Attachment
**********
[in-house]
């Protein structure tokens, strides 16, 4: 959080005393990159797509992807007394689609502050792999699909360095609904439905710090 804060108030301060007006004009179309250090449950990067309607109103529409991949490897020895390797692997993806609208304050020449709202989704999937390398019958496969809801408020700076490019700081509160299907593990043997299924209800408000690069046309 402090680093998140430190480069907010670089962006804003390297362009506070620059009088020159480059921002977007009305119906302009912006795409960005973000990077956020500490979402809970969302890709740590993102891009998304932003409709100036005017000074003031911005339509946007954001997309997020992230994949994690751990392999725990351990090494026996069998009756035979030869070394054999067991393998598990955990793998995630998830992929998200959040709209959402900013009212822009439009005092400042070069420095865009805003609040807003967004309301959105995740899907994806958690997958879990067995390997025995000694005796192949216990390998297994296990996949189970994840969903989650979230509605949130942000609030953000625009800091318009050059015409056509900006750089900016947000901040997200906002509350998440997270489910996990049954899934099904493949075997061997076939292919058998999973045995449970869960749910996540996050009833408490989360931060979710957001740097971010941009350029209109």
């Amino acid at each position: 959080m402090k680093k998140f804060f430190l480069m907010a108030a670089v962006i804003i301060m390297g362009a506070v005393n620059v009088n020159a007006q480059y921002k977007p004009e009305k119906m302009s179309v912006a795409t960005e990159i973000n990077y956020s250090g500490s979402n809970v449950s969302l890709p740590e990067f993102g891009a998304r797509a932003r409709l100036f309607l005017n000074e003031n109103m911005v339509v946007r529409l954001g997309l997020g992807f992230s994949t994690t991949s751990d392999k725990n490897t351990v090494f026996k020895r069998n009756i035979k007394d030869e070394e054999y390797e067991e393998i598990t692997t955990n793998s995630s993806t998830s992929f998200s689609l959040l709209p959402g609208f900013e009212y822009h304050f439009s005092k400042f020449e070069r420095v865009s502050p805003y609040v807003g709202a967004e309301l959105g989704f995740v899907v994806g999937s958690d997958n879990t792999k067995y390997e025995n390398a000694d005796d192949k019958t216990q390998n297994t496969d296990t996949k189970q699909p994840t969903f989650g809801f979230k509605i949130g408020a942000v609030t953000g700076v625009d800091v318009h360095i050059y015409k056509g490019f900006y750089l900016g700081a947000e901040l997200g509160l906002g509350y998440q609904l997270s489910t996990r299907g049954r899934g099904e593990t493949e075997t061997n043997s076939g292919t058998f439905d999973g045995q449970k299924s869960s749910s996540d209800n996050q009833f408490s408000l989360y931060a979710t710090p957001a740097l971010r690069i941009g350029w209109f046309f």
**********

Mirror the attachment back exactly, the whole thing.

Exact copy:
[in-house]
């Protein structure tokens, strides 16, 4: 959080005393990159797509992807007394689609502050792999699909360095609904439905710090 804060108030301060007006004009179309250090449950990067309607109103529409991949490897020895390797692997993806609208304050020449709202989704999937390398019958496969809801408020700076490019700081509160299907593990043997299924209800408000690069046309 402090680093998140430190480069907010670089962006804003390297362009506070620059009088020159480059921002977007009305119906302009912006795409960005973000990077956020500490979402809970969302890709740590993102891009998304932003409709100036005017000074003031911005339509946007954001997309997020992230994949994690751990392999725990351990090494026996069998009756035979030869070394054999067991393998598990955990793998995630998830992929998200959040709209959402900013009212822009439009005092400042070069420095865009805003609040807003967004309301959105995740899907994806958690997958879990067995390997025995000694005796192949216990390998297994296990996949189970994840969903989650979230509605949130942000609030953000625009800091318009050059015409056509900006750089900016947000901040997200906002509350998440997270489910996990049954899934099904493949075997061997076939292919058998999973045995449970869960749910996540996050009833408490989360931060979710957001740097971010941009350029209109």
């Amino acid at each position: 959080m402090k680093k998140f804060f430190l480069m907010a108030a670089v962006i804003i301060m390297g362009a506070v005393n620059v009088n020159a007006q480059y921002k977007p004009e009305k119906m302009s179309v912006a795409t960005e990159i973000n990077y956020s250090g500490s979402n809970v449950s969302l890709p740590e990067f993102g891009a998304r797509a932003r409709l100036f309607l005017n000074e003031n109103m911005v339509v946007r529409l954001g997309l997020g992807f992230s994949t994690t991949s751990d392999k725990n490897t351990v090494f026996k020895r069998n009756i035979k007394d030869e070394e054999y390797e067991e393998i598990t692997t955990n793998s995630s993806t998830s992929f998200s689609l959040l709209p959402g609208f900013e009212y822009h304050f439009s005092k400042f020449e070069r420095v865009s502050p805003y609040v807003g709202a967004e309301l959105g989704f995740v899907v994806g999937s958690d997958n879990t792999k067995y390997e025995n390398a000694d005796d192949k019958t216990q390998n297994t496969d296990t996949k189970q699909p994840t969903f989650g809801f979230k509605i949130g408020a942000v609030t953000g700076v625009d800091v318009h360095i050059y015409k056509g490019f900006y750089l900016g700081a947000e901040l997200g509160l906002g509350y998440q609904l997270s489910t996990r299907g049954r899934g099904e593990t493949e075997t061997n043997s076939g292919t058998f439905d999973g045995q449970k299924s869960s749910s996540d209800n996050q009833f408490s408000l989360y931060a979710t710090p957001a740097l971010r690069i941009g350029w209109f046309f």